Monday, June 24, 2013
The Paradox of Vertical Flight
Publication Date: September 24, 2013
Publisher: Greenwillow Books
Keywords: pregnancy, road trip, coming-of-age
Format Read: ARC from author in exchange for honest review (thank you!)
Summary: On the morning of his eighteenth birthday, philosophy student and high school senior Jack Polovsky is somewhat seriously thinking of suicide when his cell phone rings. Jack's ex-girlfriend, Jess, has given birth, and Jack is the father. Jack hasn't spoken with Jess in about nine months — and she wants him to see the baby before he is adopted. The new teenage father kidnaps the baby, names him Socrates, stocks up on baby supplies at Walmart, and hits the road with his best friend, Tommy, and the ex-girlfriend. As they head to Grandma's house (eluding the police at every turn), Jack tells baby Socrates about Homer, Troy, Aristotle, the real Socrates, and the Greek myths — because all stories spring from those stories, really.
I don't know what I was expecting out of this. I loved the cover when I first saw it and thought, "Yeah, I have to read that!" Guys, this book was seriously awesome. It's hard to earn top marks from me, and this one nearly did it.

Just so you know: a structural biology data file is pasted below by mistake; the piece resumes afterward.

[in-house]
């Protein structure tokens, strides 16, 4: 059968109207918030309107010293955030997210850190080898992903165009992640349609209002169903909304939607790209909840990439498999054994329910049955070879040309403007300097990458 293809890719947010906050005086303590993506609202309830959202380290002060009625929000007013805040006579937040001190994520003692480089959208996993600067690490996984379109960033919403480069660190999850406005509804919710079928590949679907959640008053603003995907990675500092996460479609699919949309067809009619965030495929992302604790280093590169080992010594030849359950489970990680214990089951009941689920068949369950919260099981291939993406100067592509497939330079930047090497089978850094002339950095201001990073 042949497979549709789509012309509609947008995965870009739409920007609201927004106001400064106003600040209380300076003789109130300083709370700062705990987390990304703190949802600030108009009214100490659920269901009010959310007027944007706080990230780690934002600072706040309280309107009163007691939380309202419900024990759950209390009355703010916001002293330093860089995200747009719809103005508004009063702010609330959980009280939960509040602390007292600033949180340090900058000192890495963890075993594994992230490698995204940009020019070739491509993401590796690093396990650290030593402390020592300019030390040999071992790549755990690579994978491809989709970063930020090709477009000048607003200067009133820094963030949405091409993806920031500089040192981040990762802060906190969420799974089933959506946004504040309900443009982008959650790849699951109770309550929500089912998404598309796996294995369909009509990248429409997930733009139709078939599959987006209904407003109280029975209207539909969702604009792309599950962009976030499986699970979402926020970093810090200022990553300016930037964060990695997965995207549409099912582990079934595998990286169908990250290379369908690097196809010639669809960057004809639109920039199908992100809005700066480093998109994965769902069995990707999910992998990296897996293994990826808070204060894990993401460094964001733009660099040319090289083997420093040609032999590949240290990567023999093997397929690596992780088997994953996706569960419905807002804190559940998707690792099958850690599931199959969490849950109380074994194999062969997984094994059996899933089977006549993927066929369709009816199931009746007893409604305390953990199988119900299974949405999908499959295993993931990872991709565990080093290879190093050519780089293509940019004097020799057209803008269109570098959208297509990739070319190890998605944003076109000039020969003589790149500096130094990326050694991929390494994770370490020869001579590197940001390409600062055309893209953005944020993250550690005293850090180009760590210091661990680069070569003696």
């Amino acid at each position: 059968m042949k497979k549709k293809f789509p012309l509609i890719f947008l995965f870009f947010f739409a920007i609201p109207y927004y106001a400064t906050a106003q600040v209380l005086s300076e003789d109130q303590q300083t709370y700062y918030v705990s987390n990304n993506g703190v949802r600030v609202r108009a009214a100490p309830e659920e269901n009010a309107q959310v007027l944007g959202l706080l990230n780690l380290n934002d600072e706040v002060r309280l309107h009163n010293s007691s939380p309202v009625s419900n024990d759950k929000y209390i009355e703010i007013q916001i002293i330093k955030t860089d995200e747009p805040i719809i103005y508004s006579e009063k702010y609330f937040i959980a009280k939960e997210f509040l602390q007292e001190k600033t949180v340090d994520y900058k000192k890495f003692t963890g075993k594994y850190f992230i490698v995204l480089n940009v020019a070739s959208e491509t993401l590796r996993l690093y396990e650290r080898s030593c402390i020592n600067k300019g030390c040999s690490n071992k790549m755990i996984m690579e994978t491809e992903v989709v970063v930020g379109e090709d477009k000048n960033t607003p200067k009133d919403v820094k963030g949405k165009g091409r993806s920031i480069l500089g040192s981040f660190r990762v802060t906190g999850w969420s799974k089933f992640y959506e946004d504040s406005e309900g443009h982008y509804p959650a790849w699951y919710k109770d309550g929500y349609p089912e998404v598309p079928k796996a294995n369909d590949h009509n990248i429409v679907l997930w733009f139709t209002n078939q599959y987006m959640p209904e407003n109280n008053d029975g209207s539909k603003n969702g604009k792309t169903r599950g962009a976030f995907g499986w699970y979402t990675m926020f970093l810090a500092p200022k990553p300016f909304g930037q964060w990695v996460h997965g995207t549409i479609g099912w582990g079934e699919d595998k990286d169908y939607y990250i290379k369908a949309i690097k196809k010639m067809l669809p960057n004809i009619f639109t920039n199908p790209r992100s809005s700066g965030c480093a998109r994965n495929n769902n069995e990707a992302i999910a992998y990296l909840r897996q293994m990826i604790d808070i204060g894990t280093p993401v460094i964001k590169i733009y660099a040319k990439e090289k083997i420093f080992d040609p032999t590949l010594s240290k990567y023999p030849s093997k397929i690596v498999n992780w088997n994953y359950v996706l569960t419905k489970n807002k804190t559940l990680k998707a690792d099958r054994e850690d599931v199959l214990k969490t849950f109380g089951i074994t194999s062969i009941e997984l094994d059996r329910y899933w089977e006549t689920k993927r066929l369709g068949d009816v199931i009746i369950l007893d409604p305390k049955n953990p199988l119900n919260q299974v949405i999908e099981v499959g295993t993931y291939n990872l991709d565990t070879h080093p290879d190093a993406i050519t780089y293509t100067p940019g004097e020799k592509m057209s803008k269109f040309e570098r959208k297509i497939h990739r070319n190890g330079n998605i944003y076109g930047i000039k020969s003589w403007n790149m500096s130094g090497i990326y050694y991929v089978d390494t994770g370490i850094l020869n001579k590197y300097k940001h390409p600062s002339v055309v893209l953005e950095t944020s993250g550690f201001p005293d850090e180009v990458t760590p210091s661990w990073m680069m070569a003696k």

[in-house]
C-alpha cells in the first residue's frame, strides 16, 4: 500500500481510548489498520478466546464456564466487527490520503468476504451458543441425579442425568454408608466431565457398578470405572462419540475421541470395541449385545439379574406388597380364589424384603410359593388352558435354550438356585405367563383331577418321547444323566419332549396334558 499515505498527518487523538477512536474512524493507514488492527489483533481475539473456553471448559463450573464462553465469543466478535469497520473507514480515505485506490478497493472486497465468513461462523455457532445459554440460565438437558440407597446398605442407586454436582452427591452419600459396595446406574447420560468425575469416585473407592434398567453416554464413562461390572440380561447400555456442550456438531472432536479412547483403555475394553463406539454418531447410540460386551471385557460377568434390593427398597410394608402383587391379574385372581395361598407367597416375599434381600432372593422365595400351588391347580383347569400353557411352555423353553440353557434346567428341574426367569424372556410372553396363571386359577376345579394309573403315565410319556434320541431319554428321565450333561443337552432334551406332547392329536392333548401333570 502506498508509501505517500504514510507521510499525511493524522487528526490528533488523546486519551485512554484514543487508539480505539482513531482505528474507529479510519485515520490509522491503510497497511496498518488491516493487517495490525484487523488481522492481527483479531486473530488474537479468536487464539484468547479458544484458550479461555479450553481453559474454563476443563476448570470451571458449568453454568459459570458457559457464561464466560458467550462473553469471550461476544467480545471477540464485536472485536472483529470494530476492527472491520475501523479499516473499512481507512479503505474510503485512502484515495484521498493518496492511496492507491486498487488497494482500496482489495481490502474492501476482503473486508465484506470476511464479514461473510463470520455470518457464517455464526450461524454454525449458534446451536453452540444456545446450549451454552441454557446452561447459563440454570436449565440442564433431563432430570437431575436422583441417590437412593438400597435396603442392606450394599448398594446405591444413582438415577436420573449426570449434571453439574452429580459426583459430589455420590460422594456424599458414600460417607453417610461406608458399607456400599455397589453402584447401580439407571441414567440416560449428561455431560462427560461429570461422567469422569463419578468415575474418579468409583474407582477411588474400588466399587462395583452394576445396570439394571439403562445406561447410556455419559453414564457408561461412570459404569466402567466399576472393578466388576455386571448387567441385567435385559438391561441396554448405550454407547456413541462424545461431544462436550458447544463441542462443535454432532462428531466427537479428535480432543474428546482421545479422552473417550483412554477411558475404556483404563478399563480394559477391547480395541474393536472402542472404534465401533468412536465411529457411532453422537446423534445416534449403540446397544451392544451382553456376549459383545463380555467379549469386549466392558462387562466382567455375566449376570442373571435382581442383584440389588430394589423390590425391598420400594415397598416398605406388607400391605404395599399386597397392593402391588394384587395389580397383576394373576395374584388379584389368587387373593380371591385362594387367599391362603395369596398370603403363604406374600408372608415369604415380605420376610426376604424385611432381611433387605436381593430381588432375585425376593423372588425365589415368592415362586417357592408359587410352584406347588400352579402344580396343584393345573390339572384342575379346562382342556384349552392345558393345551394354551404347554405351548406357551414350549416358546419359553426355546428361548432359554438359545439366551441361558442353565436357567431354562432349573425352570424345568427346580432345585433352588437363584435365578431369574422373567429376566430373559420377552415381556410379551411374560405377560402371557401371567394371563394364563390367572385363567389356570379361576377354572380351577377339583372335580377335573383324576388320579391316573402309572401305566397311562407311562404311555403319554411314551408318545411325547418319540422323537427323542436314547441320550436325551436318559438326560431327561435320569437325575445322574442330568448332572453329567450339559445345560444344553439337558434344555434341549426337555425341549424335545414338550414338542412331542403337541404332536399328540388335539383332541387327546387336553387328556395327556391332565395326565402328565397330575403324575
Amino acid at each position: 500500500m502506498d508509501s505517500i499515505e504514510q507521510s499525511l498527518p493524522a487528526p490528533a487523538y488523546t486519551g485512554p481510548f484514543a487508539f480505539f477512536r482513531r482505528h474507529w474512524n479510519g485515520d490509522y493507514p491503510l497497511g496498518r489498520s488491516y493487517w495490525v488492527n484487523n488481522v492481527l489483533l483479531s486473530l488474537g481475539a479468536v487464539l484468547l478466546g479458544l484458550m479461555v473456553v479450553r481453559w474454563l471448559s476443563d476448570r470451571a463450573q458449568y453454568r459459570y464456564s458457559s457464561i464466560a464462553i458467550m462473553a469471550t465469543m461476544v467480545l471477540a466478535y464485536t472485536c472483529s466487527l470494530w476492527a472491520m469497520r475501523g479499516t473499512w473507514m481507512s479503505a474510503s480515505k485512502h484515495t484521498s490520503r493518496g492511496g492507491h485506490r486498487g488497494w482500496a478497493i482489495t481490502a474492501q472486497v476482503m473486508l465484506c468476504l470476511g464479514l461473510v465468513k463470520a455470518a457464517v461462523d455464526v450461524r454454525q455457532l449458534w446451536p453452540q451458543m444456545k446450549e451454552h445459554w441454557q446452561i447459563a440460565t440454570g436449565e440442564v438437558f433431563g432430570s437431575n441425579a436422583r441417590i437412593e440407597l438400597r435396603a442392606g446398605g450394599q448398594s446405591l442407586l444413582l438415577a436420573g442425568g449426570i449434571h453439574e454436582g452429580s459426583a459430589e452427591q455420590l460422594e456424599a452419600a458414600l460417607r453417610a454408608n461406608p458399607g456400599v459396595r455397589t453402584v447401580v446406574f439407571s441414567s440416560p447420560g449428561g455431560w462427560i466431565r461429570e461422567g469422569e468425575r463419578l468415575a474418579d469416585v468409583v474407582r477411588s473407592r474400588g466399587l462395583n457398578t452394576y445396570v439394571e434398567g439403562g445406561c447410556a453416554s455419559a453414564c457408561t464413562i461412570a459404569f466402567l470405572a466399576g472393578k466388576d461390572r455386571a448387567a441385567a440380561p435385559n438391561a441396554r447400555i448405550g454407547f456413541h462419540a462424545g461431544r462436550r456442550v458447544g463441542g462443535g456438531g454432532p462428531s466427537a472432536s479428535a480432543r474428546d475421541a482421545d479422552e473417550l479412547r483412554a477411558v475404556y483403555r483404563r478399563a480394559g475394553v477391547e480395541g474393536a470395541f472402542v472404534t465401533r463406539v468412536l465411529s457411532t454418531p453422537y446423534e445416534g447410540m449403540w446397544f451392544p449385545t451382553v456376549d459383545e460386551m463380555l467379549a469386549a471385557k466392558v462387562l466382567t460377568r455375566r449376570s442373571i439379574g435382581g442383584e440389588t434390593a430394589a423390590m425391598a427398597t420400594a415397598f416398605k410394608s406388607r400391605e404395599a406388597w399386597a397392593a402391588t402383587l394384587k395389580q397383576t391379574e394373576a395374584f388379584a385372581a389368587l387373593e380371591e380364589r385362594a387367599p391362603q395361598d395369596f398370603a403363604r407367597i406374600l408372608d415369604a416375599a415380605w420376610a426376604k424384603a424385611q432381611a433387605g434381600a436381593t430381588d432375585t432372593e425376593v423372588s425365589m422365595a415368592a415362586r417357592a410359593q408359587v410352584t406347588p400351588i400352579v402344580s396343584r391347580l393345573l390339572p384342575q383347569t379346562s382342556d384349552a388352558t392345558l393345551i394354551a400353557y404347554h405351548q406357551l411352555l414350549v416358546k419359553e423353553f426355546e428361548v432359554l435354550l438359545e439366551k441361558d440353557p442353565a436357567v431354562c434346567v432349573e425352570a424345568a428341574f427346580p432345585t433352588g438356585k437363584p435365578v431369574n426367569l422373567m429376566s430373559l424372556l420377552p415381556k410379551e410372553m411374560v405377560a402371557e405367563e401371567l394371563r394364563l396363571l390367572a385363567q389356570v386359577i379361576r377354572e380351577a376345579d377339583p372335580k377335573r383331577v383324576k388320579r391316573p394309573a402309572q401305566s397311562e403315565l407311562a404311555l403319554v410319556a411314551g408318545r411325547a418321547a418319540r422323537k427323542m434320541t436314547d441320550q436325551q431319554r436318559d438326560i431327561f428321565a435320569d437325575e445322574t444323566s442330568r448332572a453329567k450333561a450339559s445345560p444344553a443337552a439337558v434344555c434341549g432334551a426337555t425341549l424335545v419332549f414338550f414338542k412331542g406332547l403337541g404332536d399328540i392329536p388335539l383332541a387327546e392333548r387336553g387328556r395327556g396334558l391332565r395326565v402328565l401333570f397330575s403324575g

On page 2, the author referenced Kafka and "Metamorphosis," so I was already in love and super impressed that that made it into this YA novel. Then, as if it couldn't get more awesome on the scale of pop-culture references, he also managed to include Star Wars, the Wizard of Oz, Medal of Honor, Harry Potter, and old Greek philosophers. And it all made perfect sense. SO COOL.
The pacing was also spot on. The narrator was Jack, who stole his son at the beginning of the novel because he just couldn't bring himself to say goodbye on the spot like that. His narration constantly switched between telling the readers what was actually happening and his thoughts and imaginary conversations he had with his son, Socrates. These conversations were brilliantly hilarious. Jack imagines the baby discussing all sorts of philosophy and existential topics and is surprised that the baby doesn't respond back, so he makes up his responses. It was so witty and quick-paced I forgot it was supposed to be a baby talking, and then Jack would mention it, and it was hilarious again that he was having these imaginary conversations.
It was so impressive the sheer amount of stuff Ostrovski tackled. Between teen pregnancy, adoption, parental ties, and the idea of a ceiling on the Earth and religious/philosophical beliefs, it's a wonder now that I didn't get overwhelmed or bogged down. But the writing was so colloquial and it all flowed together so well, it was easy to breeze through while still questioning life along with Jack.
Definitely worth the read and purchase, especially for something light and summery but still with big-picture questions.